EEMBC Standardizes on NI LabVIEW, PXI Data Acquisition for Silicon Energy Consumption Test

February 15, 2006 by Jeff Shepard

National Instruments has announced that the Embedded Microprocessor Benchmark Consortium (EEMBC) has standardized on the NI LabVIEW graphical development environment and NI PXI data acquisition hardware to implement EnergyBench, a new EEMBC metric that shows the energy a processor uses to run EEMBC performance benchmarks.

Leading silicon vendors, such as Analog Devices, Freescale Semiconductor and National Semiconductor, rely on EEMBC standard performance benchmarks to evaluate hardware and software used in embedded systems.

"EnergyBench allows system designers to make intelligent trade-offs between performance and power because it shows just how much energy a processor consumes when running a real application, instead of arbitrarily chosen test vectors," said Markus Levy, EEMBC president. "The tight integration of National Instruments LabVIEW and PXI data acquisition hardware makes it easy for silicon vendors to get their tests up and running quickly to begin making apples to apples comparisons between processors."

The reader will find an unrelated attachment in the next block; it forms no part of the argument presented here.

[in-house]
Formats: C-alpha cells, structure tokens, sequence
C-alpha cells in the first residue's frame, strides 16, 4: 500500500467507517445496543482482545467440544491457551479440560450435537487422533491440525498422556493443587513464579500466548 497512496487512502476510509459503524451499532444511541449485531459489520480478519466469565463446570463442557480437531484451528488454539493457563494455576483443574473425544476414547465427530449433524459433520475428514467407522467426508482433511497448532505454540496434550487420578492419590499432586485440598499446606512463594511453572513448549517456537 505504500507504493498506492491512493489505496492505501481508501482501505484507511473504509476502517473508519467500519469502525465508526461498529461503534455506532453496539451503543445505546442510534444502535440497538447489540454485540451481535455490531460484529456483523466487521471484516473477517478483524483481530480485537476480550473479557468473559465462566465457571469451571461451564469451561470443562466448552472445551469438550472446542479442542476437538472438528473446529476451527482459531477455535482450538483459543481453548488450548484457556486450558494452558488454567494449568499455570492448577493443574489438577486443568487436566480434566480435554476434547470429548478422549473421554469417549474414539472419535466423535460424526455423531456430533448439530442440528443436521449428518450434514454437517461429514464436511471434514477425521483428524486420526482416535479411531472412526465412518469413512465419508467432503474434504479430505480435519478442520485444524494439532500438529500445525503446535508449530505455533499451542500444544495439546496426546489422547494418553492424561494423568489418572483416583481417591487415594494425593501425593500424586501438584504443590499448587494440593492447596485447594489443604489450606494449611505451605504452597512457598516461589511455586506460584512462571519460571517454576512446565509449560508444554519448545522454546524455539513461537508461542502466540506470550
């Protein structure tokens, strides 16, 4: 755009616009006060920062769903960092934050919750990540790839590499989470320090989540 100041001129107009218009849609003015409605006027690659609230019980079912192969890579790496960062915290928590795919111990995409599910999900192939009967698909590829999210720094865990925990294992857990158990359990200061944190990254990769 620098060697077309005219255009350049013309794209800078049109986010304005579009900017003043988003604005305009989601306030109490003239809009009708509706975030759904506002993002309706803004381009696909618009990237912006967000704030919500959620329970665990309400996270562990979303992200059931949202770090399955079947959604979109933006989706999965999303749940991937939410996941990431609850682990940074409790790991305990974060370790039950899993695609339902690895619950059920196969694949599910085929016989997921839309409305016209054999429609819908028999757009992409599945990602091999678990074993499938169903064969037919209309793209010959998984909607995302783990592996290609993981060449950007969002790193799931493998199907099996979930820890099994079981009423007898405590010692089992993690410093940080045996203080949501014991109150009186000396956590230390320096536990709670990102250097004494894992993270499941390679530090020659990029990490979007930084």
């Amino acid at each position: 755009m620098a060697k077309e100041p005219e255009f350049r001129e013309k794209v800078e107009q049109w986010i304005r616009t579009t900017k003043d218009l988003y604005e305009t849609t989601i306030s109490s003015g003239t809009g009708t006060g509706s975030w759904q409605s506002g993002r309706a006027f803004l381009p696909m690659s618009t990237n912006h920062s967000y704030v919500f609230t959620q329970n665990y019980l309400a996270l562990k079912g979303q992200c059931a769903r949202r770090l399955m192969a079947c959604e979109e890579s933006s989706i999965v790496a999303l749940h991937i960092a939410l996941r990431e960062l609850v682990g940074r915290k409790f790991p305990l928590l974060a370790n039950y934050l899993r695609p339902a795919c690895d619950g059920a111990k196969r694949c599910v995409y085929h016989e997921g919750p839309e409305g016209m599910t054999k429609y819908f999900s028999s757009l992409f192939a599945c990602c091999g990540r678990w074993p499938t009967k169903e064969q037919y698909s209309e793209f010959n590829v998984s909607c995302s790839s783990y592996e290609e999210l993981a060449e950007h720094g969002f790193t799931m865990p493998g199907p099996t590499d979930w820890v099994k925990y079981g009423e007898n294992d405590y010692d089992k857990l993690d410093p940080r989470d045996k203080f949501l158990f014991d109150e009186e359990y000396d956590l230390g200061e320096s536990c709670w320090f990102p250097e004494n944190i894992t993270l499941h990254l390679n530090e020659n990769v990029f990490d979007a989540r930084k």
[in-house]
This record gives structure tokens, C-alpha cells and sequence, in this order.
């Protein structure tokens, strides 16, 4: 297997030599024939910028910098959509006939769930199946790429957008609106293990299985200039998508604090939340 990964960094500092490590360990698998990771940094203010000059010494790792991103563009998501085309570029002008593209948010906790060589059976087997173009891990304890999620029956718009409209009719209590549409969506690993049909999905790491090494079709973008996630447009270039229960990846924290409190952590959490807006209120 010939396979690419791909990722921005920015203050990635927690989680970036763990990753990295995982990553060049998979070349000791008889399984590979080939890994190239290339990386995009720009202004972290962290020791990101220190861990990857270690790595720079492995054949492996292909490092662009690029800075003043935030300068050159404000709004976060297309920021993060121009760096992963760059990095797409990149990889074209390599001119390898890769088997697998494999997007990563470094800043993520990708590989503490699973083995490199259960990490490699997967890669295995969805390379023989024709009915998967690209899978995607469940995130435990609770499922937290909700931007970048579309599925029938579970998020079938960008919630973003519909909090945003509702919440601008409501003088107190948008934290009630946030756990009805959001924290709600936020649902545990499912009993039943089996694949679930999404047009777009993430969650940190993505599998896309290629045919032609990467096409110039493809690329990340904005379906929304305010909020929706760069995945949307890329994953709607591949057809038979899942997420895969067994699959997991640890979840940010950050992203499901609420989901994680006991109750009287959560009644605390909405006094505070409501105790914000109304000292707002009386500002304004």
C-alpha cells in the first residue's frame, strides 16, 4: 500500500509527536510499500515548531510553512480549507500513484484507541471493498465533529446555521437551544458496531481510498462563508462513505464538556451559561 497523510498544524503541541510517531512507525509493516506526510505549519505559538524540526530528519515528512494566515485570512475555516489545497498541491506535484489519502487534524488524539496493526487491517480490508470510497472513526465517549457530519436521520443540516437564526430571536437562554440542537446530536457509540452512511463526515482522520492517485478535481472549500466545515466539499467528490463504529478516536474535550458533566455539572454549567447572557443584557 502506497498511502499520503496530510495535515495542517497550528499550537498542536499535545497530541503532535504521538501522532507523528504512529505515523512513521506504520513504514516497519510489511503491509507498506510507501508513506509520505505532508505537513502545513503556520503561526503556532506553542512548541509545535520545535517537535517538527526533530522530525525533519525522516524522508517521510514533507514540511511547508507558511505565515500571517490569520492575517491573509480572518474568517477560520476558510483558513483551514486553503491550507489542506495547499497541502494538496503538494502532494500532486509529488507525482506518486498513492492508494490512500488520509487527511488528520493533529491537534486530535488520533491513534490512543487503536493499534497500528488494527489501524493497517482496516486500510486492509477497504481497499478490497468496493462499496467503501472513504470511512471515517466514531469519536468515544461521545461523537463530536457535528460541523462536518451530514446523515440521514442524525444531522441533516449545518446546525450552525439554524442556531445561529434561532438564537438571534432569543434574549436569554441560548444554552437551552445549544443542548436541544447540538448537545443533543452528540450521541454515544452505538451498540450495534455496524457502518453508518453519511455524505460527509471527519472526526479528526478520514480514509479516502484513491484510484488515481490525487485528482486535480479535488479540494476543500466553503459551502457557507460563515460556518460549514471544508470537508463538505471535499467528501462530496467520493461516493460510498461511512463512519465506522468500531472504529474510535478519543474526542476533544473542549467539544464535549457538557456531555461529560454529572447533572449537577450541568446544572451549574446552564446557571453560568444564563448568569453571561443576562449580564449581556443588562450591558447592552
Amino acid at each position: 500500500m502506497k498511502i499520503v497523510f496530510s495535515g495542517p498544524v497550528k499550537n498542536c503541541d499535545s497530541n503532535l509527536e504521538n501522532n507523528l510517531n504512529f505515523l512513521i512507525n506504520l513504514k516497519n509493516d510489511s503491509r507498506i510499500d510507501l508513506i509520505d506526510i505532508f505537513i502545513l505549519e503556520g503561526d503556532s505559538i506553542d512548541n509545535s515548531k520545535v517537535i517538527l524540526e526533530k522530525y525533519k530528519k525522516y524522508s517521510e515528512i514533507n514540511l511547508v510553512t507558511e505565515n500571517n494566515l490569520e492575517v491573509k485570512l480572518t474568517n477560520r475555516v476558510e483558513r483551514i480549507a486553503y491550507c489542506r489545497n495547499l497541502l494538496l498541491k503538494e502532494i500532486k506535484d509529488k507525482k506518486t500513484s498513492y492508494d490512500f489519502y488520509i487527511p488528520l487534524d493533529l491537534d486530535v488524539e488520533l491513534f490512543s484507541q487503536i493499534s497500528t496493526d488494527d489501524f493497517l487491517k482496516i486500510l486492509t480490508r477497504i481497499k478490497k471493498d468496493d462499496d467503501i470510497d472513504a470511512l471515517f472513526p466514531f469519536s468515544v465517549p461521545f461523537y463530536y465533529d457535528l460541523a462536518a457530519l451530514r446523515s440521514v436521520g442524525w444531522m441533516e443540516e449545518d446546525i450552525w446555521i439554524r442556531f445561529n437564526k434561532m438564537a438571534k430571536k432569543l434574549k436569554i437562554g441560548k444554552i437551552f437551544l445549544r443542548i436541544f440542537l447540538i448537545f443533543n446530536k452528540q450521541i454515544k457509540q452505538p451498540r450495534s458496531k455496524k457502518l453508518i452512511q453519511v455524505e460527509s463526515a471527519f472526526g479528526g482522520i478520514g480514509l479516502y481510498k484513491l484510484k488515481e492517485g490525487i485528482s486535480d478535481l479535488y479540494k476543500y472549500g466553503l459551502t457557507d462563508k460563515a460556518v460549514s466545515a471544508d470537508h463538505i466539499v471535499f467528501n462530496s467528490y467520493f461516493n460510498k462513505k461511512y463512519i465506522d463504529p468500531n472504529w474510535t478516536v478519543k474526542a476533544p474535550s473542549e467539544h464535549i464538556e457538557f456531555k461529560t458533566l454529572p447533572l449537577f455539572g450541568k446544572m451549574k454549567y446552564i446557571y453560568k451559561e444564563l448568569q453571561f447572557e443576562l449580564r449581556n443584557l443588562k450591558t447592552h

The LabVIEW graphical development environment integrates with NI PXI data acquisition hardware to provide engineers with a quick and low-cost approach to evaluating silicon, company officials said. By using a PXI-based platform, they can simply add more I/O modules for CAN, general purpose interface bus (GPIB), serial or analog I/O as other benchmarks for performance analysis require. In all cases, they can reuse the same LabVIEW software paradigm.

The National Instruments virtual instrumentation approach gives silicon vendors the power and flexibility to define their own test harnesses by combining software running on PC technologies and modular, high-performance measurement hardware for more productive, lower-cost solutions. Ultimately, they reduce design time because they can more quickly evaluate silicon families during the actual design process rather than discovering insufficient processor I/O capabilities at a later stage in the design flow.

EEMBC, the Embedded Microprocessor Benchmark Consortium, develops and certifies real-world benchmarks and benchmark scores to help designers select the right embedded processors for their systems. Every processor submitted for EEMBC benchmarking is tested for parameters representing different workloads and capabilities in communications, networking, consumer, office automation, automotive/industrial, embedded Java, and microcontroller-related applications. With members including leading semiconductor, intellectual property and compiler companies, EEMBC establishes benchmark standards and provides certified benchmarking results through the EEMBC Certification Labs (ECL).